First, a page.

This is what you wanted. It's everything you wanted all rolled into one.
You want respect? Here's the game that'll deliver it.
You want prime-time? It doesn't get any more prime than Saturday night in the playoffs. It's the time slot that traditionally delivers the highest ratings of the playoffs.
This has been a season of snubs, beginning last April when the NFL released a schedule that did not include the Jaguars on Monday Night Football. Then, as the Jaguars were pounding out a 12-4 record that stands as the fourth-best in the league, they were snubbed by the media.
"The quietest 12-4 team you will ever see," CBS analyst Steve Tasker said as the final seconds to the Jaguars' 12th win were ticking off.
Makes you angry, doesn't it? You want respect, don't you? You want the world to notice, don't you? Then here it is.
Nothing will earn you respect more fully than a win on national television against the most respected team in the game; a team that is undefeated in January. The Steelers couldn't beat them. The Eagles couldn't beat them. The Panthers couldn't beat them. The Rams couldn't beat them. The Titans couldn't beat them. The Raiders couldn't beat them. Not even the Colts could beat them. Whoa!
What if the Jaguars beat them? You know the answer.
"We like it that way," Jimmy Smith said of the no-respect factor. "It was like that in '96. We're not respected so we have to earn that respect and it starts next Saturday night."
The '96 Jaguars entered the playoffs 9-7. They made it in only because the most accurate field goal kicker in history slipped on the turf and missed a chip-shot field goal attempt in the regular season finale.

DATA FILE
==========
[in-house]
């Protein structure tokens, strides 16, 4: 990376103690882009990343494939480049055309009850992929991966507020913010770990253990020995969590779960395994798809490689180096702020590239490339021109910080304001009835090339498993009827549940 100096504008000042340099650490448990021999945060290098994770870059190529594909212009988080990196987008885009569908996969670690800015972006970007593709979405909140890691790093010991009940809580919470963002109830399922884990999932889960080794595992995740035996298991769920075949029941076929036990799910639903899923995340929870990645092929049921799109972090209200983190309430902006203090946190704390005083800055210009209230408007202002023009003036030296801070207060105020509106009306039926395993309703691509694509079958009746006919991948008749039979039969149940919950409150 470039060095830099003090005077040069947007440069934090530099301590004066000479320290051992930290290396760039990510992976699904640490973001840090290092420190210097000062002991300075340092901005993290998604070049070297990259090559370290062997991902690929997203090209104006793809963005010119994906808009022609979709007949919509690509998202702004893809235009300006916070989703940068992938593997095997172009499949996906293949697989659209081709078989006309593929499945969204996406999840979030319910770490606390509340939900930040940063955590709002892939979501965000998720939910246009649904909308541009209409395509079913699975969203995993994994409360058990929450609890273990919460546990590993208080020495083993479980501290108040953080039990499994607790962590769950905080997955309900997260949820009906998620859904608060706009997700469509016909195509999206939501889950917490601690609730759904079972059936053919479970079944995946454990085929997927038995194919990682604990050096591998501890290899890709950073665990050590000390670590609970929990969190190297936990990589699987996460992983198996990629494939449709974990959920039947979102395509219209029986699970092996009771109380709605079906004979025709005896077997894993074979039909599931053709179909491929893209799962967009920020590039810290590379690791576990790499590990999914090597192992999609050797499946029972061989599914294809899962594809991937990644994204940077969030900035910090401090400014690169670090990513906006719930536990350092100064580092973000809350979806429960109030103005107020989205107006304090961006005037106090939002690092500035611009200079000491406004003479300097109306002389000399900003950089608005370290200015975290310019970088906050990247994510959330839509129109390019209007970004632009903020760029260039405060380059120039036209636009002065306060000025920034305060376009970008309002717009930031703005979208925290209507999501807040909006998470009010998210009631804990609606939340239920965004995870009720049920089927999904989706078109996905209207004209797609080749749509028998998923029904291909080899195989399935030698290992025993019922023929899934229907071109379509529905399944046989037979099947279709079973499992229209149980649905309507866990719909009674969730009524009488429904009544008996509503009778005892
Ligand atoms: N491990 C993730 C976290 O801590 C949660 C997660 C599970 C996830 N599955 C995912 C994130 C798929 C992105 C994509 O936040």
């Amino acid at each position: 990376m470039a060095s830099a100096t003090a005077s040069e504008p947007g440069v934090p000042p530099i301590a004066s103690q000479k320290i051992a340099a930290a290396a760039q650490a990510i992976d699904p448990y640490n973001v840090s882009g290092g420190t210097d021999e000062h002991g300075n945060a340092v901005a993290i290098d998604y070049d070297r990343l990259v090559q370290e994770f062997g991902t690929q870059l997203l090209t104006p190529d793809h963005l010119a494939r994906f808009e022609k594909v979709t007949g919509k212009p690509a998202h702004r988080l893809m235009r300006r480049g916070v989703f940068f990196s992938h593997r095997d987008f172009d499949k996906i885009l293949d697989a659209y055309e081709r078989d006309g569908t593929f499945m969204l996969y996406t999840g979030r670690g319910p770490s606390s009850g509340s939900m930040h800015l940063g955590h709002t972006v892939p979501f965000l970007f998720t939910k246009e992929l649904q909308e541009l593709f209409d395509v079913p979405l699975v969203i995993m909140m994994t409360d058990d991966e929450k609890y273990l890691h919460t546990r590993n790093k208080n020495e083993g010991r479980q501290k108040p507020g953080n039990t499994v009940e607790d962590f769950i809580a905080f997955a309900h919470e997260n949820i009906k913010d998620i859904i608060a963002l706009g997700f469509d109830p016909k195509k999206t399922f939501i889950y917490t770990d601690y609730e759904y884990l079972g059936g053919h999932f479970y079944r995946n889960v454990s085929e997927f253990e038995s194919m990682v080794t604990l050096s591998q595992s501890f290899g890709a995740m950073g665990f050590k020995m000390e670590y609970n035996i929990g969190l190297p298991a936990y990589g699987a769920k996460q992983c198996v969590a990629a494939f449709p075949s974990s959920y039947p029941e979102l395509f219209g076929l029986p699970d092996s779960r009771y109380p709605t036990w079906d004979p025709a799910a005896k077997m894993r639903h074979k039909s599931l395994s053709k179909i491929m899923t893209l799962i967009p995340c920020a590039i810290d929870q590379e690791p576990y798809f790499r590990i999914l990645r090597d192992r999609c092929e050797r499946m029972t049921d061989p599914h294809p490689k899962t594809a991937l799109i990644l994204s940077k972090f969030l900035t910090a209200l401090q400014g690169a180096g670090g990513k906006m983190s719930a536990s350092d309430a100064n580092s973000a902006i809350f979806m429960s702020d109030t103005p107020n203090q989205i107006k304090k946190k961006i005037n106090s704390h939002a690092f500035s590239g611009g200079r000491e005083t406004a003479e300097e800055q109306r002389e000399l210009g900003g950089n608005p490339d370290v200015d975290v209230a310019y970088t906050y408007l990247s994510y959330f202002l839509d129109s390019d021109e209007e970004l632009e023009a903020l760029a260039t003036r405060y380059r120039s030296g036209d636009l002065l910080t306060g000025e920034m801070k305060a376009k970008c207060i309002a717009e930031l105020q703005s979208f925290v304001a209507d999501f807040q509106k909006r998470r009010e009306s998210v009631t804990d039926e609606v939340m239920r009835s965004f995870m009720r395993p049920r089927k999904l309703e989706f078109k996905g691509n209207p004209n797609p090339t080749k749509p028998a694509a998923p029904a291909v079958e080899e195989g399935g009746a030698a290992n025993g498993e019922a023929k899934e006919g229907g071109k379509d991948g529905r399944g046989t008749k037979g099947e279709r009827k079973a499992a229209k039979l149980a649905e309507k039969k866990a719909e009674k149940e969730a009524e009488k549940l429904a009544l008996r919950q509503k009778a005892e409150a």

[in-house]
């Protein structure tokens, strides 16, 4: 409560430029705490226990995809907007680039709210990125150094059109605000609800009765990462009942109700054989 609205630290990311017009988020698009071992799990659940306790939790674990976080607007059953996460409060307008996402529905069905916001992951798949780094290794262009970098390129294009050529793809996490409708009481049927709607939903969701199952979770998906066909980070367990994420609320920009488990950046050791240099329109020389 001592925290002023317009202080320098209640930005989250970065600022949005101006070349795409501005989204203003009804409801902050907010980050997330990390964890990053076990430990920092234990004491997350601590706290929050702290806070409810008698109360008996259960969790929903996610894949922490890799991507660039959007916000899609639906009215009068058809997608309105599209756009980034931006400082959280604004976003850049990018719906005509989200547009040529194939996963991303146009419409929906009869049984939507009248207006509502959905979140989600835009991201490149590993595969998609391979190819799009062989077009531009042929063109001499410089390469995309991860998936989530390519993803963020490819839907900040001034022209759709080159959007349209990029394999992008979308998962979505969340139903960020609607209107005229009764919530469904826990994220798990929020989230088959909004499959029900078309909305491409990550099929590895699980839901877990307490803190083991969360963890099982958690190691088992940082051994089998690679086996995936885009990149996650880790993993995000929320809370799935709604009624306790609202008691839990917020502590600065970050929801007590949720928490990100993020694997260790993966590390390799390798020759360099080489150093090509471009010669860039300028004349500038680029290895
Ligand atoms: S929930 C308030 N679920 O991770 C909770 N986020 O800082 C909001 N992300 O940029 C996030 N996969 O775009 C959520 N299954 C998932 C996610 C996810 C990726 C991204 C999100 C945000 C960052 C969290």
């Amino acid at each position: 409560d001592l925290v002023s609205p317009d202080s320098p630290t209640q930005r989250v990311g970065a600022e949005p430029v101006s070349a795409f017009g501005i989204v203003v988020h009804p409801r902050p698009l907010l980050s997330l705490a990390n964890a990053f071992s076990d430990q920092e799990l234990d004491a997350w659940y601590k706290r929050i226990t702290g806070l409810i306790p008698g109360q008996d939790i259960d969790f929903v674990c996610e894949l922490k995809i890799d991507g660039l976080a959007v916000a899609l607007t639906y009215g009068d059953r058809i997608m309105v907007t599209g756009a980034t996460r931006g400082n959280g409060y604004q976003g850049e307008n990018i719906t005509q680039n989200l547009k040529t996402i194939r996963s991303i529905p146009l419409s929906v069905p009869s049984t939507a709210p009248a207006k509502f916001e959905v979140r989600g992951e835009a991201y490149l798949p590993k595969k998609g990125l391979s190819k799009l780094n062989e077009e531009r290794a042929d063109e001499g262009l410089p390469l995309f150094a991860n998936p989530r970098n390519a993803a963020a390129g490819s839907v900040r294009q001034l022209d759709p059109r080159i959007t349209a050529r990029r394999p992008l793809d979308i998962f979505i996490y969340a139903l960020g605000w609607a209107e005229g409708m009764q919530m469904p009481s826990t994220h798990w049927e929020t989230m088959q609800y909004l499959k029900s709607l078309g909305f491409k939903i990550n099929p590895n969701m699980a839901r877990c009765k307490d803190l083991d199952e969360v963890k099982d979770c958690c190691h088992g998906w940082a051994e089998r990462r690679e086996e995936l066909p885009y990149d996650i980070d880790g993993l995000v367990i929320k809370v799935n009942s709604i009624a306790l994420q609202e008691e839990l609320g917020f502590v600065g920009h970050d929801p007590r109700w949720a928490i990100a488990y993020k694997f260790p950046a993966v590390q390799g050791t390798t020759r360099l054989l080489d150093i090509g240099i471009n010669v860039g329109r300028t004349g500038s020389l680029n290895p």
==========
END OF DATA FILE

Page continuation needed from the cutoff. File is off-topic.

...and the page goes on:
Those '96 Jaguars went to Buffalo as a belly laugh; a sideshow act. Then they handed the Bills their first-ever playoff loss at Rich Stadium, which effectively ended the Jim Kelly era. All of a sudden, people stopped laughing.
The Jaguars won in Denver the following week – beat a Broncos team that was number one in the AFC – and the Jaguars immediately became one of the most respected franchises in the NFL. Everyone wanted to know how they had risen to such heights in just their second season.
It can happen that way for this team, too. They have a chance to halt the Patriots' string of playoff wins, and that could send them to Indianapolis, this year's equivalent of the '96 Broncos. There's an almost eerie quality in the pairings similarity.
"We believe in ourselves this year; probably more than we did in '96. We have the confidence going into the playoffs," Smith said.
The Jaguars can use the no-respect factor to their advantage. On what should be known as "Tank Sunday," the Bengals and the Patriots tried to out-tank each other to move into the number four seed which, of course, will play host to the Jaguars. Marvin Lewis and Bill Belichick will tell you they were merely resting their players, but you know differently. They wanted to be the lucky team that plays the Jaguars.
New England is that lucky team and that's good for the Jaguars. In fact, it's exactly what the Jaguars need: a high-profile opponent in a prime-time match-up. It's everything you could want all rolled into one.